• Maggie Hills

How to Help Your Child Develop “Grit”

James had entered high school with big dreams. The dean’s list, varsity athletics, new friends, all seemed within his grasp. He left home in the mornings confident and returned determined.

Then life started happening. Classes got tougher and straight A’s weren’t as easy to come by. Athletics took up a lot of time, and finding good friends with the time to hang out was a challenge. When James rolled his ankle during practice, it felt like the world was ending. He sat in bed, depressed and unmotivated.

His parents were sympathetic to his struggles. High school is hard! But how to encourage James to persist? James needs what’s called “grit.” According to Grit.org, “grit is mental, physical, and emotional resilience. It's defined as passion and perseverance towards long term goals.” Grit is what you have when you don’t give up in the face of obstacles. Grit is what it takes to achieve what you want in life. Grit keeps you in motion even when you are discouraged.

Grit is a fascinating characteristic. We admire it. We hope our children have it or get it somehow. But it doesn’t come naturally, no one takes classes in grit development, and it is a difficult concept to communicate.

So how do you help your child develop grit?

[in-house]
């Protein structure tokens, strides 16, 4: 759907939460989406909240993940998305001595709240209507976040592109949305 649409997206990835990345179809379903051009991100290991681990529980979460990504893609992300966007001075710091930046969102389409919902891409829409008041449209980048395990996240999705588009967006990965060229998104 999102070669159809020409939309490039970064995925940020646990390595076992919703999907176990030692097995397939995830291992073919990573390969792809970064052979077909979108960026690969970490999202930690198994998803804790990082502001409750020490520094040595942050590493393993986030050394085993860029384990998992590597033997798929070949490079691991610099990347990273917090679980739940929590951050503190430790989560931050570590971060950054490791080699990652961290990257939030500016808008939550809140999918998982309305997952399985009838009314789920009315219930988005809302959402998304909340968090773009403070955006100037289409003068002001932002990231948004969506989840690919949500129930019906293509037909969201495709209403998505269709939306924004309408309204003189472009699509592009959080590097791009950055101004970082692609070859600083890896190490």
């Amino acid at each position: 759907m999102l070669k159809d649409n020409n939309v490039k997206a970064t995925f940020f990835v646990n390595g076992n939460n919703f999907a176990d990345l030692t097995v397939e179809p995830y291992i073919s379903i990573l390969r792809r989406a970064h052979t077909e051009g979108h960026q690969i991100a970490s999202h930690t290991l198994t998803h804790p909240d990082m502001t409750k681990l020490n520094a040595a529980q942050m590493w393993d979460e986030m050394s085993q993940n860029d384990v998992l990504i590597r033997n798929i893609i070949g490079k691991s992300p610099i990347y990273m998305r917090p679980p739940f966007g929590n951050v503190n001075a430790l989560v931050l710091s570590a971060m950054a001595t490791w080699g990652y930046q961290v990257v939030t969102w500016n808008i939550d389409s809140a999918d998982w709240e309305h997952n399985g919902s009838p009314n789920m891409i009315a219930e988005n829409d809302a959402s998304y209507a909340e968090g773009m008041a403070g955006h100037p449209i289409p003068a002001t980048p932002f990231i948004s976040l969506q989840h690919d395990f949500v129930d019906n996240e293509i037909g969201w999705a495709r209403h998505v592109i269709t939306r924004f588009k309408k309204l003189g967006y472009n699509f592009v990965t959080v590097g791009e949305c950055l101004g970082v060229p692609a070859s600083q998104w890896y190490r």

The good news is that grit is a matter of practice. You (and your child) can actually grow a habit of grit. We may think of grit as sheer determination. And a strong enough grit habit may indeed turn into that kind of admirable perseverance. But it actually starts out a little differently.

Let’s start by looking at what grit has to overcome. You have to have enough grit to resist taking or using or eating or doing what you want when you want it. One of the best examples of this was Standford’s Marshmallow Study. Children were left alone in a room with a big, delicious marshmallow. They were told they could eat the marshmallow now, if they chose, but if they waited until the examiner returned, they would get two marshmallows. That’s a tough choice for a five-year-old.

We can relate. Maybe not in terms of marshmallows, but maybe, for your child, the temptation is Instagram or YouTube rabbit trails or just one more round on a particular video game. It’s hard to see what you want right in front of you and just refuse it with no help beyond outright stubbornness. It’s not very fun. You have to have patience and endure the discomfort of not having what you want now so you can have something better later.